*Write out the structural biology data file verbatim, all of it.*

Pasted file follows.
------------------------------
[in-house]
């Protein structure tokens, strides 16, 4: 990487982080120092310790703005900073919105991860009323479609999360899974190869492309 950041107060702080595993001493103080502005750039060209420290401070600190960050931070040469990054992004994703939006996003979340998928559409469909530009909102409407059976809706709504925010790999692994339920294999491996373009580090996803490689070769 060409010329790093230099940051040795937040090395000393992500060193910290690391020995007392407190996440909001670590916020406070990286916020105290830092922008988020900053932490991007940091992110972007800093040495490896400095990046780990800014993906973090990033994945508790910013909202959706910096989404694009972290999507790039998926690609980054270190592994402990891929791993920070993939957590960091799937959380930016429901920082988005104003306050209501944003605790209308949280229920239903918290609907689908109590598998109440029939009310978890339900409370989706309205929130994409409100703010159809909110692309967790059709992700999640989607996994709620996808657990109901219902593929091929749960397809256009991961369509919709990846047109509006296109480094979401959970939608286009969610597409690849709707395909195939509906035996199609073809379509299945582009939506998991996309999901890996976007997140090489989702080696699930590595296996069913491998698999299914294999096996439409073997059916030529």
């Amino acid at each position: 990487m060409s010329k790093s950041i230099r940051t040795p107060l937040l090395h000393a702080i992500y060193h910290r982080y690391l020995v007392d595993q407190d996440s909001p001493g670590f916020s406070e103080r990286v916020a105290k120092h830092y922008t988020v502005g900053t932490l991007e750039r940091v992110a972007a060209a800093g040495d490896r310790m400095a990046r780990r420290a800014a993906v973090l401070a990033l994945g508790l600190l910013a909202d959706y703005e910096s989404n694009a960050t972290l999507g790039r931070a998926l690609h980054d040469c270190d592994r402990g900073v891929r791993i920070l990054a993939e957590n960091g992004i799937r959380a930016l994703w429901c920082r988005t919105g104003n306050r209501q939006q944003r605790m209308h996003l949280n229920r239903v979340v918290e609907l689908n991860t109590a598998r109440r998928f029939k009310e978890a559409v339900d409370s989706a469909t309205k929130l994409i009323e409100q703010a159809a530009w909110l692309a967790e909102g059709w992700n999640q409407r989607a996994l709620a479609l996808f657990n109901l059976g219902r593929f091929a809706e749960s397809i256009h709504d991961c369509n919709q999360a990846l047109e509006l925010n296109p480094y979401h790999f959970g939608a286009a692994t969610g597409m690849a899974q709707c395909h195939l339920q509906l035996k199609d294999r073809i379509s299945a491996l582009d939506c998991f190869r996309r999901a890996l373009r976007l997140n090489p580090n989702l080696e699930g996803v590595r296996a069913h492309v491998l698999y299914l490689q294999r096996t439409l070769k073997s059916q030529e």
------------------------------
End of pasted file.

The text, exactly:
[in-house]
């Protein structure tokens, strides 16, 4: 990487982080120092310790703005900073919105991860009323479609999360899974190869492309 950041107060702080595993001493103080502005750039060209420290401070600190960050931070040469990054992004994703939006996003979340998928559409469909530009909102409407059976809706709504925010790999692994339920294999491996373009580090996803490689070769 060409010329790093230099940051040795937040090395000393992500060193910290690391020995007392407190996440909001670590916020406070990286916020105290830092922008988020900053932490991007940091992110972007800093040495490896400095990046780990800014993906973090990033994945508790910013909202959706910096989404694009972290999507790039998926690609980054270190592994402990891929791993920070993939957590960091799937959380930016429901920082988005104003306050209501944003605790209308949280229920239903918290609907689908109590598998109440029939009310978890339900409370989706309205929130994409409100703010159809909110692309967790059709992700999640989607996994709620996808657990109901219902593929091929749960397809256009991961369509919709990846047109509006296109480094979401959970939608286009969610597409690849709707395909195939509906035996199609073809379509299945582009939506998991996309999901890996976007997140090489989702080696699930590595296996069913491998698999299914294999096996439409073997059916030529």
């Amino acid at each position: 990487m060409s010329k790093s950041i230099r940051t040795p107060l937040l090395h000393a702080i992500y060193h910290r982080y690391l020995v007392d595993q407190d996440s909001p001493g670590f916020s406070e103080r990286v916020a105290k120092h830092y922008t988020v502005g900053t932490l991007e750039r940091v992110a972007a060209a800093g040495d490896r310790m400095a990046r780990r420290a800014a993906v973090l401070a990033l994945g508790l600190l910013a909202d959706y703005e910096s989404n694009a960050t972290l999507g790039r931070a998926l690609h980054d040469c270190d592994r402990g900073v891929r791993i920070l990054a993939e957590n960091g992004i799937r959380a930016l994703w429901c920082r988005t919105g104003n306050r209501q939006q944003r605790m209308h996003l949280n229920r239903v979340v918290e609907l689908n991860t109590a598998r109440r998928f029939k009310e978890a559409v339900d409370s989706a469909t309205k929130l994409i009323e409100q703010a159809a530009w909110l692309a967790e909102g059709w992700n999640q409407r989607a996994l709620a479609l996808f657990n109901l059976g219902r593929f091929a809706e749960s397809i256009h709504d991961c369509n919709q999360a990846l047109e509006l925010n296109p480094y979401h790999f959970g939608a286009a692994t969610g597409m690849a899974q709707c395909h195939l339920q509906l035996k199609d294999r073809i379509s299945a491996l582009d939506c998991f190869r996309r999901a890996l373009r976007l997140n090489p580090n989702l080696e699930g996803v590595r296996a069913h492309v491998l698999y299914l490689q294999r096996t439409l070769k073997s059916q030529e």